Home secretary under fire over claim ‘government not to blame’ for poverty

Alasdair Clark

“Priti Patel’s callous comments go right to the centre of this heartless Tory government,” argues SNP social justice spokesperson Neil Gray

  • Home Secretary Priti Patel claims UK Government is “not to blame” for level of children being born into poverty
  • Patels says local government and schools should take more responsibility, despite relying on central government funding
  • Comments branded “out of touch” and “callous” by oppposition figures

HOME SECRETARY Priti Patel has been branded “out-of-touch” after denying that rising poverty levels and children being born into poverty could be blamed on the government. 

Patel, a former tobacco lobbyist widely considered to be part of the Conservative party’s hard right, suggested during a campaign visit in Cumbria that local authorities, schools and other public services should also he held accountable for current poverty rates in the UK.

Asked by the BBC for her opinion on the fact four in 10 children in the constituency are born into poverty, Patel said: “It’s appalling, but it’s not just ‘people in Westminster’, it’s not just at a national level, it’s at a local level.”

When pressed on what responsibility the UK Government and the Conservatives must take for poverty after having had almost a decade to take corrective action, Patel responded: “Well it’s not the government though is it? I mean – everybody just says ‘it’s the government’ as if it’s this sort of like, a bland blob that, you know, you can just go and blame.”

Patel added: “Actually, it’s, well, it’s not [the UK Government’s fault], because it’s all parts of society and the structures. Local authorities have a role to play, education, public services, which are locally led and locally run.”

Many were quick to remind Patel that local authorities, education and public services are reliant of funding from central government, and have experienced harsh budget cuts since the imposition of austerity in 2010. 

Cuts to education budgets in England have forced many schools to look for money elsewhere for basics like pencils, books and repairs – with some going so far as to set up crowdfunders to beg for cash. 

Some estimates put the cuts to education budgets at £7billion since the Tories came to power in 2010 – and although Scottish education is devolved any cuts by the UK Government are passed on through the Barnett formula.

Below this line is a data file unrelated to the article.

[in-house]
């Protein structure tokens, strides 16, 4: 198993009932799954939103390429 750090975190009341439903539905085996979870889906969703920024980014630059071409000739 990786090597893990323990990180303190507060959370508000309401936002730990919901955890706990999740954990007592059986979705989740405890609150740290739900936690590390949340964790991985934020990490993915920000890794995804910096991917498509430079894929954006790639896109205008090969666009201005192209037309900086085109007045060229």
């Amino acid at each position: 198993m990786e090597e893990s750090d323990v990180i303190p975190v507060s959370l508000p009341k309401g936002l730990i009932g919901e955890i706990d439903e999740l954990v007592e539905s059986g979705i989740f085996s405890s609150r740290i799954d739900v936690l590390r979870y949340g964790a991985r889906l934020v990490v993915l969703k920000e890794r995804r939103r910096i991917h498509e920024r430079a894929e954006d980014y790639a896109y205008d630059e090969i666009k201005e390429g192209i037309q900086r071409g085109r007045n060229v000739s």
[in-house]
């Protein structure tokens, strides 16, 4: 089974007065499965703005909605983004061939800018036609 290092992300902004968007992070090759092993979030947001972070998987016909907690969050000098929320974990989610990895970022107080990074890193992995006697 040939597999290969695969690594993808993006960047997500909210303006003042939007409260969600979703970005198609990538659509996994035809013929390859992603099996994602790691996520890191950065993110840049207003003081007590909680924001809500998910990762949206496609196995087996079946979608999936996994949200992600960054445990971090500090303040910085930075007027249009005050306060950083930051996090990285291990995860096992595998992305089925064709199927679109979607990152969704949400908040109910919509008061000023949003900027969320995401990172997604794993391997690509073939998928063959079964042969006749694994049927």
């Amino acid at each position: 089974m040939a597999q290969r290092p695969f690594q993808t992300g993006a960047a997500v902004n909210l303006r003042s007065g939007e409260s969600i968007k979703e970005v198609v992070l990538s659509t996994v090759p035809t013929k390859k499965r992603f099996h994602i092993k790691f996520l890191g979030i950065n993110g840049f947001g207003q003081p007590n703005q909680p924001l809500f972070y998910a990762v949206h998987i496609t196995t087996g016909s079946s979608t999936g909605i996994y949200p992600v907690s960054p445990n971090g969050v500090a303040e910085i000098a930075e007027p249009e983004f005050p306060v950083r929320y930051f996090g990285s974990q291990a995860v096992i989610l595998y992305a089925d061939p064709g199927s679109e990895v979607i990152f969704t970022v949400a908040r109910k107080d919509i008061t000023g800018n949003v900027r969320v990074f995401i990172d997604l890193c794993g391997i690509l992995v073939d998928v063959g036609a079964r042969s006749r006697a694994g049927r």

The home secretary – whose appointment by Prime Minister Boris Johnson elicited controversy, following her earlier advocacy for the return of capital punishment – was campaigning for the Conservative party in Barrow and Furness, a top target seat for the party with a Labour majority of just 209.

Labour’s shadow chancellor John McDonnell was quick to criticise the comments, tweeting: “Priti Patel’s claims in this video are yet another example of the Tory Government’s cruelty.

“Local Government has suffered enormously from vicious Tory cuts. Of course we can blame the Tory Government for poverty.”

Tory spending reforms have also hit hard elsewhere, and a report by the United Nations released in May 2019 found that the UK’s social safety net had been “deliberately removed and replaced with a harsh and uncaring ethos”. 

Professor Philip Alston, the UN’s special rapporteur on extreme poverty, reported that ideological cuts since 2010 had led to “tragic consequences”. After the UK Government branded his report “unbelievable”, Prof Alston accused them of a denial of facts. 

SNP’s social justice spokesperson Neil Gray responded to Patel’s comments, telling CommonSpace: “Priti Patel’s callous comments go right to the centre of this heartless Tory government, who – despite inflicting a decade of devastating austerity and regressive welfare policies, leading to a rise in poverty and foodbank use – shifted the blame onto schools and local councils.

Read more: General Election: Plans to address child poverty put front and centre

“Last year, the SNP government had to step in and mitigate the worst impact of UK welfare cuts by investing more than £1.4bn in support targeted at low income families, while Tory cuts will have reduced social security spending in Scotland by a staggering £3.7bn next year. 

“Instead of attempting to deflect the blame of austerity imposed by her party that has punished the most vulnerable people in society, the Tories should instead be focused on fixing their broken welfare system – including reversing the cuts to the work allowance and two-child cap, and delivering a real living wage.”

Image courtesy of Vicki Couchman

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